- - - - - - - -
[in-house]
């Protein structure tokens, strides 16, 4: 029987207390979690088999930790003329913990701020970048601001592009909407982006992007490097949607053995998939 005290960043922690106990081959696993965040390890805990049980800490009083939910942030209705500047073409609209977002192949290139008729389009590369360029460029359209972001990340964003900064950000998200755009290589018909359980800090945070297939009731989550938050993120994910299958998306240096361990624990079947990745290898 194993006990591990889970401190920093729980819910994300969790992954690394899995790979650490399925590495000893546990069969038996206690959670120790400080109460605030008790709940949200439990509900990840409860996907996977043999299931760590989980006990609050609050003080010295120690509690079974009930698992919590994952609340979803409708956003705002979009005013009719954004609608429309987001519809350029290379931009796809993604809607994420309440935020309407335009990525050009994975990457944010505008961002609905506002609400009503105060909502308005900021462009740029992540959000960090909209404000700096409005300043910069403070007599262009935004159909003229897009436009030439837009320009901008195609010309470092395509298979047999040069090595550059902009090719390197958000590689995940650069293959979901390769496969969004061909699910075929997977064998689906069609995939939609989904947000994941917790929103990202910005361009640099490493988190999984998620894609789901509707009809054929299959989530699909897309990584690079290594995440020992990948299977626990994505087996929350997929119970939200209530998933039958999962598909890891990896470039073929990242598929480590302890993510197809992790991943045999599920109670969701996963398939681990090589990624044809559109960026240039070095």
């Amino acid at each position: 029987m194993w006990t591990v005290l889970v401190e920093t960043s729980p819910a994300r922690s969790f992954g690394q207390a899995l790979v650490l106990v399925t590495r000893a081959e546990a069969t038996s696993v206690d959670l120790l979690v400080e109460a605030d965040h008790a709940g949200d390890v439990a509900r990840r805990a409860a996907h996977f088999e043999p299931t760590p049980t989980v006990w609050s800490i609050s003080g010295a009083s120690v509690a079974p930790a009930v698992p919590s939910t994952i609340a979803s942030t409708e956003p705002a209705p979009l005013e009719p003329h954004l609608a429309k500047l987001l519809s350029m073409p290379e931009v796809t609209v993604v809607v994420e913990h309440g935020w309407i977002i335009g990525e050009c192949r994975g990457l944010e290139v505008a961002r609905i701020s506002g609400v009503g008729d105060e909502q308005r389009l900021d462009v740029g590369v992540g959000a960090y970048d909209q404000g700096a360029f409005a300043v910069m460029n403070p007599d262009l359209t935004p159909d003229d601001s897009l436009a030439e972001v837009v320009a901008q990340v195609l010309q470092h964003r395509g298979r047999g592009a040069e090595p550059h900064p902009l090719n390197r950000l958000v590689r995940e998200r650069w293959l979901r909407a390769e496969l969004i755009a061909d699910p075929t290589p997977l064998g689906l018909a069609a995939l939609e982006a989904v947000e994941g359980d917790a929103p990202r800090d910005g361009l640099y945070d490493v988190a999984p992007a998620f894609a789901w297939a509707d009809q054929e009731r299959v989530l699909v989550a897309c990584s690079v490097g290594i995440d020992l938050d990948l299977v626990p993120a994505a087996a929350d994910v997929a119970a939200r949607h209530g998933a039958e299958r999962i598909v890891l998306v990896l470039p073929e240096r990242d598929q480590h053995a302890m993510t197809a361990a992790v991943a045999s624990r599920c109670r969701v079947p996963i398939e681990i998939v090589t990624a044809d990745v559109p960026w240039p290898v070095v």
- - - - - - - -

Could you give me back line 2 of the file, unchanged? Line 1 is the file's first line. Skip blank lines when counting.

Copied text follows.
């Protein structure tokens, strides 16, 4: 029987207390979690088999930790003329913990701020970048601001592009909407982006992007490097949607053995998939 005290960043922690106990081959696993965040390890805990049980800490009083939910942030209705500047073409609209977002192949290139008729389009590369360029460029359209972001990340964003900064950000998200755009290589018909359980800090945070297939009731989550938050993120994910299958998306240096361990624990079947990745290898 194993006990591990889970401190920093729980819910994300969790992954690394899995790979650490399925590495000893546990069969038996206690959670120790400080109460605030008790709940949200439990509900990840409860996907996977043999299931760590989980006990609050609050003080010295120690509690079974009930698992919590994952609340979803409708956003705002979009005013009719954004609608429309987001519809350029290379931009796809993604809607994420309440935020309407335009990525050009994975990457944010505008961002609905506002609400009503105060909502308005900021462009740029992540959000960090909209404000700096409005300043910069403070007599262009935004159909003229897009436009030439837009320009901008195609010309470092395509298979047999040069090595550059902009090719390197958000590689995940650069293959979901390769496969969004061909699910075929997977064998689906069609995939939609989904947000994941917790929103990202910005361009640099490493988190999984998620894609789901509707009809054929299959989530699909897309990584690079290594995440020992990948299977626990994505087996929350997929119970939200209530998933039958999962598909890891990896470039073929990242598929480590302890993510197809992790991943045999599920109670969701996963398939681990090589990624044809559109960026240039070095």